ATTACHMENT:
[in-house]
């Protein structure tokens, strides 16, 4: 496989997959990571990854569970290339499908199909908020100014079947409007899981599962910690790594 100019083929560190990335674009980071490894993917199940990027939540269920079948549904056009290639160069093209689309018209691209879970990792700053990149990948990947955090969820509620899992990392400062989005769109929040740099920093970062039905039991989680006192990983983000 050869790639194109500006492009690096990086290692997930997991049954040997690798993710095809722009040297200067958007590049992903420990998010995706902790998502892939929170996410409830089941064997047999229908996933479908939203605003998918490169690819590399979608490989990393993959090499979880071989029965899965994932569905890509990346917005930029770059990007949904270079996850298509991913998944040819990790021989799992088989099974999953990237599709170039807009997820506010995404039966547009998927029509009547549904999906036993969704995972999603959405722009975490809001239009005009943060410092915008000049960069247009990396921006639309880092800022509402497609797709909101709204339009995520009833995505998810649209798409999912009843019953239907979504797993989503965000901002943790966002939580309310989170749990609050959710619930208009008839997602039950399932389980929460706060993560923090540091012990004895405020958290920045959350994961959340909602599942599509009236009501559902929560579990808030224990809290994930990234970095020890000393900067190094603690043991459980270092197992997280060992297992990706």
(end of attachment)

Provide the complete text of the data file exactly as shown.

[in-house]
């Protein structure tokens, strides 16, 4: 496989997959990571990854569970290339499908199909908020100014079947409007899981599962910690790594 100019083929560190990335674009980071490894993917199940990027939540269920079948549904056009290639160069093209689309018209691209879970990792700053990149990948990947955090969820509620899992990392400062989005769109929040740099920093970062039905039991989680006192990983983000 050869790639194109500006492009690096990086290692997930997991049954040997690798993710095809722009040297200067958007590049992903420990998010995706902790998502892939929170996410409830089941064997047999229908996933479908939203605003998918490169690819590399979608490989990393993959090499979880071989029965899965994932569905890509990346917005930029770059990007949904270079996850298509991913998944040819990790021989799992088989099974999953990237599709170039807009997820506010995404039966547009998927029509009547549904999906036993969704995972999603959405722009975490809001239009005009943060410092915008000049960069247009990396921006639309880092800022509402497609797709909101709204339009995520009833995505998810649209798409999912009843019953239907979504797993989503965000901002943790966002939580309310989170749990609050959710619930208009008839997602039950399932389980929460706060993560923090540091012990004895405020958290920045959350994961959340909602599942599509009236009501559902929560579990808030224990809290994930990234970095020890000393900067190094603690043991459980270092197992997280060992297992990706």